Determining an Unfit Parent in 2019
Custody disputes can be the most challenging part of a divorce or breakup. Both parents will want as much time as possible with their child or children. When determining custody the court will always make a decision on what is in the child’s best interest. No parent is perfect so little imperfections will not strip a parent of their rights, however, being an unfit parent will cause the court to reduce or limit the interaction between that parent and the child or children.
What exactly is an unfit parent? The legal definition of an unfit parent is when the parent through their conduct fails to provide proper guidance, care, or support. Also, if there is abuse, neglect, or substance abuse issues, that parent will be deemed unfit. Most cases where a parent is deemed unfit, Child Welfare Services has been involved and there may be a safety plan or an open active investigation against the parent.
During a divorce, parents might not agree on custody issues, or one parent might not trust the other with the children. On the order of a judge or at the request of a parent, a child custody evaluation may be held. The purpose is to determine if allowing one or both parents custody is in the child’s best interest, or if the child’s health, safety, and welfare are at risk. The evaluator will consider the following ten factors when making a determination.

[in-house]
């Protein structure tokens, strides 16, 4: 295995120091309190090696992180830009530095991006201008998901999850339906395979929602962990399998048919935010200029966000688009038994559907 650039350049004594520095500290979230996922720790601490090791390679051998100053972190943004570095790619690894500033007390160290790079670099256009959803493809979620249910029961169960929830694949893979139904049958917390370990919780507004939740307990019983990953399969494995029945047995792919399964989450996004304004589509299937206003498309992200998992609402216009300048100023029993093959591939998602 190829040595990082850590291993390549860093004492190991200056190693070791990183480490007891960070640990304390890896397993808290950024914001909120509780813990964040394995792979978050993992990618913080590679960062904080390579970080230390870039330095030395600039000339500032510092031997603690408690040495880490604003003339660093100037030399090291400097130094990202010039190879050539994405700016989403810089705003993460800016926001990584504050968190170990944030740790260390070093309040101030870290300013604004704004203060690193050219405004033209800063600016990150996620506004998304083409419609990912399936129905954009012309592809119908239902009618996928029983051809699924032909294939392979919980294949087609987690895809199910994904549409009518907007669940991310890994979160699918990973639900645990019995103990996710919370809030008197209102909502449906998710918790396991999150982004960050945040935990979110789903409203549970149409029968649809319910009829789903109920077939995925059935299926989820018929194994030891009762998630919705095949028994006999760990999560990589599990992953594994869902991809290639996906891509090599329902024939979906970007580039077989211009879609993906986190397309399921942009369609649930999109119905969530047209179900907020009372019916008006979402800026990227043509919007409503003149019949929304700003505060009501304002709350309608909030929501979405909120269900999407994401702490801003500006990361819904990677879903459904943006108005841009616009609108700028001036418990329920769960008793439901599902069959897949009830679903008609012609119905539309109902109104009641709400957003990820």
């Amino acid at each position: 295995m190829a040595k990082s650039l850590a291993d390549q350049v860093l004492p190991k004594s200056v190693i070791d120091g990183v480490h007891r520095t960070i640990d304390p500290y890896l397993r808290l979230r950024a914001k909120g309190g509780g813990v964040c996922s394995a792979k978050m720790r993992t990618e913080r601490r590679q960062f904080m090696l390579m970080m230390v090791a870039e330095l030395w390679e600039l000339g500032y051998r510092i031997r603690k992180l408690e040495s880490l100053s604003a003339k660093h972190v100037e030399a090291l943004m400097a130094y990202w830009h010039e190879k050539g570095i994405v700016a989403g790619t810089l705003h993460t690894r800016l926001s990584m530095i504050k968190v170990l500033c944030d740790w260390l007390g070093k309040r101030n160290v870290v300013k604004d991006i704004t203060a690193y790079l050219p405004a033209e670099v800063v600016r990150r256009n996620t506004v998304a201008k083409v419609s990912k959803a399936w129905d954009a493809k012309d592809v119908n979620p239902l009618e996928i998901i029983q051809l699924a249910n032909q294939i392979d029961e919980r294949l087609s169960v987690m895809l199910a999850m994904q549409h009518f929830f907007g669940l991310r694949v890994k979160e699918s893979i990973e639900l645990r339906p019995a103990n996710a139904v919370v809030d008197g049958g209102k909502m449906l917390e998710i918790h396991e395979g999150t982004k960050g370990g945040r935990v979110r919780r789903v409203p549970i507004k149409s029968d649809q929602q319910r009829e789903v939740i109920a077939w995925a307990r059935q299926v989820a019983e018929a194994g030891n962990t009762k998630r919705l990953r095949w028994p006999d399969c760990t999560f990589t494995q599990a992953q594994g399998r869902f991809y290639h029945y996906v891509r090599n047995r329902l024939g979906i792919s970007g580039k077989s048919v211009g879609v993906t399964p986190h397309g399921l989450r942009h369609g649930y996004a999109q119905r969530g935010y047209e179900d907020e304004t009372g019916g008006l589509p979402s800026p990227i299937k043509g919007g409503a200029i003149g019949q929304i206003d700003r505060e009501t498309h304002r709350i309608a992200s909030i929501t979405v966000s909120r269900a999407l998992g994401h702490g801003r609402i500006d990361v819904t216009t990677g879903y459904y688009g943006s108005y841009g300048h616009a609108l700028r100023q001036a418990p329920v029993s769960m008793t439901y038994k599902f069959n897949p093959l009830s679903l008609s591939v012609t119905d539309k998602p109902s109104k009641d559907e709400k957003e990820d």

1. Setting Age-Appropriate Limits
- Is a 5 year old child allowed to watch R-rated movies on a regular basis?
- What kind of curfew does the parent set for a teenager?
Parents will not always agree about what is age appropriate limitations, but when you have one parent who is allowing extreme situations, this may be a red flag. When parents share joint legal custody, they should jointly make decisions about what is age appropriate but this does not include little things such as bed time. This is when co-parenting comes into play and you have to trust your co-parent is making appropriate decisions in their household.